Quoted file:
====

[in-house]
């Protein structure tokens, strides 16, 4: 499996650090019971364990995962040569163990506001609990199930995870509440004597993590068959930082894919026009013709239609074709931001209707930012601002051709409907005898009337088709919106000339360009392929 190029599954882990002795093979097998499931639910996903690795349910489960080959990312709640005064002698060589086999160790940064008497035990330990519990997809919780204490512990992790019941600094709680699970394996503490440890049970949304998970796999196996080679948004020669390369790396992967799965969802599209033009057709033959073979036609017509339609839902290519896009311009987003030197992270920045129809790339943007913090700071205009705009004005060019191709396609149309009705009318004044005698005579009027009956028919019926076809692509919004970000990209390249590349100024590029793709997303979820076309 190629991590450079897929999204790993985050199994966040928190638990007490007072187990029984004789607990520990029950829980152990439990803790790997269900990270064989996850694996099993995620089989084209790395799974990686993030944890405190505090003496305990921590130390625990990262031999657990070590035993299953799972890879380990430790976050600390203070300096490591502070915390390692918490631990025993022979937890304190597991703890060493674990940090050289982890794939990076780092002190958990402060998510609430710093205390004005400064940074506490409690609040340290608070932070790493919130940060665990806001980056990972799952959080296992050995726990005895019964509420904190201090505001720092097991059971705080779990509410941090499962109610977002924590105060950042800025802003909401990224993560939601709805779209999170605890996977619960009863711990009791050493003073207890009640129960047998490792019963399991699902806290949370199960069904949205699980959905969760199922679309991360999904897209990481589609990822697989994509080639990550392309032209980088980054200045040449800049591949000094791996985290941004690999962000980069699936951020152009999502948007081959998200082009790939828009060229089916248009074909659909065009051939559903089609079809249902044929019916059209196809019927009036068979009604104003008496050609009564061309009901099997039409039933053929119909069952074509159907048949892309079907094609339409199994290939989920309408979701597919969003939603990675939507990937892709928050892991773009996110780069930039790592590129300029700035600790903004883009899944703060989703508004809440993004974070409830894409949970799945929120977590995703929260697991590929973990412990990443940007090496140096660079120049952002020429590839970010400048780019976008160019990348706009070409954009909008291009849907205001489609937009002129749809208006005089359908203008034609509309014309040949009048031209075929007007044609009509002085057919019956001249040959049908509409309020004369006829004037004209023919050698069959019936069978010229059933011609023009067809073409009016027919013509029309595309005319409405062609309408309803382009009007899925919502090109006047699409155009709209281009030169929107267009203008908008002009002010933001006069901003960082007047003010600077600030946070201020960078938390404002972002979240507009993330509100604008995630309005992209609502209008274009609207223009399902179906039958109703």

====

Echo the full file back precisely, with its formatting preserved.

[in-house]
């Protein structure tokens, strides 16, 4: 499996650090019971364990995962040569163990506001609990199930995870509440004597993590068959930082894919026009013709239609074709931001209707930012601002051709409907005898009337088709919106000339360009392929 190029599954882990002795093979097998499931639910996903690795349910489960080959990312709640005064002698060589086999160790940064008497035990330990519990997809919780204490512990992790019941600094709680699970394996503490440890049970949304998970796999196996080679948004020669390369790396992967799965969802599209033009057709033959073979036609017509339609839902290519896009311009987003030197992270920045129809790339943007913090700071205009705009004005060019191709396609149309009705009318004044005698005579009027009956028919019926076809692509919004970000990209390249590349100024590029793709997303979820076309 190629991590450079897929999204790993985050199994966040928190638990007490007072187990029984004789607990520990029950829980152990439990803790790997269900990270064989996850694996099993995620089989084209790395799974990686993030944890405190505090003496305990921590130390625990990262031999657990070590035993299953799972890879380990430790976050600390203070300096490591502070915390390692918490631990025993022979937890304190597991703890060493674990940090050289982890794939990076780092002190958990402060998510609430710093205390004005400064940074506490409690609040340290608070932070790493919130940060665990806001980056990972799952959080296992050995726990005895019964509420904190201090505001720092097991059971705080779990509410941090499962109610977002924590105060950042800025802003909401990224993560939601709805779209999170605890996977619960009863711990009791050493003073207890009640129960047998490792019963399991699902806290949370199960069904949205699980959905969760199922679309991360999904897209990481589609990822697989994509080639990550392309032209980088980054200045040449800049591949000094791996985290941004690999962000980069699936951020152009999502948007081959998200082009790939828009060229089916248009074909659909065009051939559903089609079809249902044929019916059209196809019927009036068979009604104003008496050609009564061309009901099997039409039933053929119909069952074509159907048949892309079907094609339409199994290939989920309408979701597919969003939603990675939507990937892709928050892991773009996110780069930039790592590129300029700035600790903004883009899944703060989703508004809440993004974070409830894409949970799945929120977590995703929260697991590929973990412990990443940007090496140096660079120049952002020429590839970010400048780019976008160019990348706009070409954009909008291009849907205001489609937009002129749809208006005089359908203008034609509309014309040949009048031209075929007007044609009509002085057919019956001249040959049908509409309020004369006829004037004209023919050698069959019936069978010229059933011609023009067809073409009016027919013509029309595309005319409405062609309408309803382009009007899925919502090109006047699409155009709209281009030169929107267009203008908008002009002010933001006069901003960082007047003010600077600030946070201020960078938390404002972002979240507009993330509100604008995630309005992209609502209008274009609207223009399902179906039958109703």